[Footnote 2: Observe
that in English the indirect object often
stands without a preposition to to mark it, especially when it
precedes the direct object.]
FIRST PRINCIPLES (Continued)
ADJECTIVES bona\, _good_ gra:ta\, pleasing magna\, _large, great_ mala\, bad, wicked parva\, _small, little_ pulchra\, beautiful, pretty so:la\, _alone_
mea\, _my_; tua\, thy, your (possesives)
quid\, interrog. pronoun, nom. and acc. sing., _what?_
/-ne\, the question sign, an enclitic
(Sec. 16) added to the first
word, which, in a question, is usually the verb, as amat\, _he
loves_, but amat’ne\? does he love? est\, _he is_; estne\?
is he? Of course /-ne\ is not used when the sentence contains
quis\, cu:r\, or some other interrogative word.
[Footnote A: An adverb
is a word used to modify a verb, an
adjective, or another adverb; as, She sings sweetly; she is
very talented; she began to sing very early.]
48. The Ablative Case. Another case, lacking in English but found in the fuller Latin declension, is the ab’la-tive.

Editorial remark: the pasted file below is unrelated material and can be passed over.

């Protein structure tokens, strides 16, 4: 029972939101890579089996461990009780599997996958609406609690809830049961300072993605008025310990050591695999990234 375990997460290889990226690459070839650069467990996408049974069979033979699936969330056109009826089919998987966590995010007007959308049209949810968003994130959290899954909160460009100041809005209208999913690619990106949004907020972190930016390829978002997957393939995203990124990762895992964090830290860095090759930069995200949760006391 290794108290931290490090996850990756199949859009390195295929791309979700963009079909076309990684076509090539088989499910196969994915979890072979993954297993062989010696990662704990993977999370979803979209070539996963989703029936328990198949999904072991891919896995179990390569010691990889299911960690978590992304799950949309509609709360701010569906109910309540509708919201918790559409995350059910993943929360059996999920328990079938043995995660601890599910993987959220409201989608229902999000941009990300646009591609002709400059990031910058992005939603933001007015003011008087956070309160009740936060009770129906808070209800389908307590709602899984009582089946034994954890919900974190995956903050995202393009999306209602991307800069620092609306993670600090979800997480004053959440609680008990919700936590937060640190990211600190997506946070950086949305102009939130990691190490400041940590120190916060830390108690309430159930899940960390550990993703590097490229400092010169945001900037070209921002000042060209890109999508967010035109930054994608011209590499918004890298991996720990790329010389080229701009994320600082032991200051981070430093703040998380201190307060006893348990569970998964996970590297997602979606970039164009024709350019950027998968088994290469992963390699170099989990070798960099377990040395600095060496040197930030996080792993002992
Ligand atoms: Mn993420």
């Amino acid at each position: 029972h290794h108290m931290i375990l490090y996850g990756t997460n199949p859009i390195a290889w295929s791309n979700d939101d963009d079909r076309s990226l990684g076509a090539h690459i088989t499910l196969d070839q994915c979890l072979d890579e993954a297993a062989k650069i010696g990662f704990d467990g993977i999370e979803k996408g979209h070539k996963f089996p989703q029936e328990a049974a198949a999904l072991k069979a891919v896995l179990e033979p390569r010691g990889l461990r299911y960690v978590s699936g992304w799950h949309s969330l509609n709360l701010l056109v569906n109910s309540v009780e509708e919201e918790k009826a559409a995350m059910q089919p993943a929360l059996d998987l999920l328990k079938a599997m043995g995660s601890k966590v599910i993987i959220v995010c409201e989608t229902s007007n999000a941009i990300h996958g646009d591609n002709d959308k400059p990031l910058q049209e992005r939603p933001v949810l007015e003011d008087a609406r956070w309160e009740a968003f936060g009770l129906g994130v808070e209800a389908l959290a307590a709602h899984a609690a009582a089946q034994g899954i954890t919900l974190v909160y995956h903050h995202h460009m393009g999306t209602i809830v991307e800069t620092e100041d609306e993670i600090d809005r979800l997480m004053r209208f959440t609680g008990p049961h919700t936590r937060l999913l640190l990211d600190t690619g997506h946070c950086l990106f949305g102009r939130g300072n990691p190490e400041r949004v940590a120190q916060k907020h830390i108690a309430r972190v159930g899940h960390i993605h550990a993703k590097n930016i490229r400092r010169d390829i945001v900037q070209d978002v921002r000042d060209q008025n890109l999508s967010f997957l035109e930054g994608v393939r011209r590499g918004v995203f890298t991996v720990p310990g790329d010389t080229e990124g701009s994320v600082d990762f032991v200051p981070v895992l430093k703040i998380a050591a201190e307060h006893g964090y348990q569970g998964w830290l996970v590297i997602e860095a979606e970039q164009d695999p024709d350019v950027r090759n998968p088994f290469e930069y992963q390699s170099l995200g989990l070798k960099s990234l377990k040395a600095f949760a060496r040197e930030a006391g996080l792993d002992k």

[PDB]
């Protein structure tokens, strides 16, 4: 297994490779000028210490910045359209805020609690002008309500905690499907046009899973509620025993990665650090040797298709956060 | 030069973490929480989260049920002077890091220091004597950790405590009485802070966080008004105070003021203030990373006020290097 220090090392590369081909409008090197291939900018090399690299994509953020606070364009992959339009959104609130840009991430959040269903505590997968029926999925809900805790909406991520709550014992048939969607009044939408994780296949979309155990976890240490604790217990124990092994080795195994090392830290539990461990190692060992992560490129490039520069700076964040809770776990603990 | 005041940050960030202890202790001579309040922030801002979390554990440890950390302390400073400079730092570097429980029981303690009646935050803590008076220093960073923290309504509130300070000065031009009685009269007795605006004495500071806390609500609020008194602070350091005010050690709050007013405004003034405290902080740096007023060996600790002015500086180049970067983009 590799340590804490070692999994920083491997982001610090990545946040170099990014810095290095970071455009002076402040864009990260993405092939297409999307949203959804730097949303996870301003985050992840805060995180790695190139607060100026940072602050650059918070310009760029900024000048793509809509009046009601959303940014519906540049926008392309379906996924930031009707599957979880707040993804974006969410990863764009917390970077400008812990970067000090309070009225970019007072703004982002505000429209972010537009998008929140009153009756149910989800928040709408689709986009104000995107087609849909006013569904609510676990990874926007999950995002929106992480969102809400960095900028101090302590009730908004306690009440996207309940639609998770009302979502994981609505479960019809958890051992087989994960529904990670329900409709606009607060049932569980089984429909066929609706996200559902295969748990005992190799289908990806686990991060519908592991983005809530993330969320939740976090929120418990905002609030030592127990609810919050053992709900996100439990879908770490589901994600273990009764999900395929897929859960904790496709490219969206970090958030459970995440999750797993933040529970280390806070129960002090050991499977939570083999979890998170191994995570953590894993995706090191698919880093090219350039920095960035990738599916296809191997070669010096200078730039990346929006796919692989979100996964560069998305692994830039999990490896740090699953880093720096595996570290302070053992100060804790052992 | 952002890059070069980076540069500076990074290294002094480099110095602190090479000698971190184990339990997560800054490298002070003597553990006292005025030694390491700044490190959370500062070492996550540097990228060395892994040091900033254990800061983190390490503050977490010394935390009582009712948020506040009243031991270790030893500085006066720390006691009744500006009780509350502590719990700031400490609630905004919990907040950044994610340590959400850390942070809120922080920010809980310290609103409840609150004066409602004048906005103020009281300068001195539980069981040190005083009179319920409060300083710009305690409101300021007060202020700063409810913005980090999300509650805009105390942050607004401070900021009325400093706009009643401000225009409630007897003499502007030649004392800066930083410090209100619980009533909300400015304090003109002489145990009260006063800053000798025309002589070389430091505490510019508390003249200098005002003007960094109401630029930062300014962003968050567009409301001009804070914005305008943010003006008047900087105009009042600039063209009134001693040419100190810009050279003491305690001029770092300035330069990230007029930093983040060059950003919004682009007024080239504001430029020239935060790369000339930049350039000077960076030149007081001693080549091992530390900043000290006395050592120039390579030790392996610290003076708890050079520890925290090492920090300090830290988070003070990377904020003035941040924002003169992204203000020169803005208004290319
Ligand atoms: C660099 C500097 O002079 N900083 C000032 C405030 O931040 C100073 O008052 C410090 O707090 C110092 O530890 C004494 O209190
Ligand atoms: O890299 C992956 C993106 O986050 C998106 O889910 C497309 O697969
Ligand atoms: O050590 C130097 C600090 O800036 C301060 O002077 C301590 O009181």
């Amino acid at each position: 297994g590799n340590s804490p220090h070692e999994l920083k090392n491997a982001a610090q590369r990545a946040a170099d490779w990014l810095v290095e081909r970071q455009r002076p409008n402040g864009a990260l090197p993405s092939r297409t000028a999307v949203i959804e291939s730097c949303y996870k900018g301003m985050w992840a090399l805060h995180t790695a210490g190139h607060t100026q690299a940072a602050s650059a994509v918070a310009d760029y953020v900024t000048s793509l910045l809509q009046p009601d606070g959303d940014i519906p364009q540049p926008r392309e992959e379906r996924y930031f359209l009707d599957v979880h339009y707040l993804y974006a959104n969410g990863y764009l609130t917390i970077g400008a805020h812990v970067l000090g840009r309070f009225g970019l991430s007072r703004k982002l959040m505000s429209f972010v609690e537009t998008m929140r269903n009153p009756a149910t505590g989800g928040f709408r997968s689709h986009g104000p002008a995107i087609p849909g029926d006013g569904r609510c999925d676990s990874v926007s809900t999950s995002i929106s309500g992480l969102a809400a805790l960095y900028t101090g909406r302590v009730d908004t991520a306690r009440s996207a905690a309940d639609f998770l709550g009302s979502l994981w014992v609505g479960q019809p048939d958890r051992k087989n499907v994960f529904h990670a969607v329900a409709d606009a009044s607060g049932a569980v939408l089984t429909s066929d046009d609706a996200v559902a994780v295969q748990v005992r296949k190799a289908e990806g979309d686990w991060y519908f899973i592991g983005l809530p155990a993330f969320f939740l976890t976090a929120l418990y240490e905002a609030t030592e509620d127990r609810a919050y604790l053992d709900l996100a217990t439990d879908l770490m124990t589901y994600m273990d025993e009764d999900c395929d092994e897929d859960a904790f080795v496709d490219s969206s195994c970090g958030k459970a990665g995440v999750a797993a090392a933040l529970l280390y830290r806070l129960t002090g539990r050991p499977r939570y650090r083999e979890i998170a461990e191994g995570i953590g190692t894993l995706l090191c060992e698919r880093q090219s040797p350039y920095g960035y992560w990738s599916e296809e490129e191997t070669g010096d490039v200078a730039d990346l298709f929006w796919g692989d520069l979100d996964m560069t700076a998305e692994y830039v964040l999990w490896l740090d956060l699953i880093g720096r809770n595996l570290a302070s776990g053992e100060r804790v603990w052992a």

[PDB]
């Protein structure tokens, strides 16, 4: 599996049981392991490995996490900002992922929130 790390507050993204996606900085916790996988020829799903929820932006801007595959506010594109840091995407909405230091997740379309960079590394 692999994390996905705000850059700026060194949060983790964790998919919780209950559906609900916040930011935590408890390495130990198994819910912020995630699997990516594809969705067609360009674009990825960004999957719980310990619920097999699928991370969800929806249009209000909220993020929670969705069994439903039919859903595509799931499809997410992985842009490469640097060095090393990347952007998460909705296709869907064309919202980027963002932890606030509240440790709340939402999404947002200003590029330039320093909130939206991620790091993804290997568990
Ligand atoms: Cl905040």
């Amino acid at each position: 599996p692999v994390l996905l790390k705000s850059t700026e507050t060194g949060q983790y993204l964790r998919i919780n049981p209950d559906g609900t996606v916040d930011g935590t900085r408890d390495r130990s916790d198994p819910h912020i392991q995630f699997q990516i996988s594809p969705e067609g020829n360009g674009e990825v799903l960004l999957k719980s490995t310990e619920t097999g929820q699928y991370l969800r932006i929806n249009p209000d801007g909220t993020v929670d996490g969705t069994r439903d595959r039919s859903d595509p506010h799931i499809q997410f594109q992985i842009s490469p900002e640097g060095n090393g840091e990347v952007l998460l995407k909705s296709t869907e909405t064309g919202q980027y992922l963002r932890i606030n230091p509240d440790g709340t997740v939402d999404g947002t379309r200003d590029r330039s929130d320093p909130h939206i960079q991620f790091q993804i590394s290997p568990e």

49. When the nominative singular ends in -a, the ablative singular ends in -a: and the ablative plural in -i:s.
a. Observe that the
final -a of the nominative is short, while the
final -a: of the ablative is long, as,
b. Observe that the ablative plural is like the dative plural.
c. Form the ablative
singular and plural of the following nouns:
fuga\, causa\, fortuna\, terra\, aqua\, puella\, agricola\,
50. The Ablative Relation. The ablative case is used to express the relations conveyed in English by the prepositions from, with, by, at, in. It denotes
1. That from which something is separated,
from which it starts, or of
which it is deprived—generally translated by from.
2. That with which something is associated
or by means of which it is
done—translated by with or by.
3. The place where or the time when
something happens—translated by
in or at.
a. What ablative relations do you discover in the following?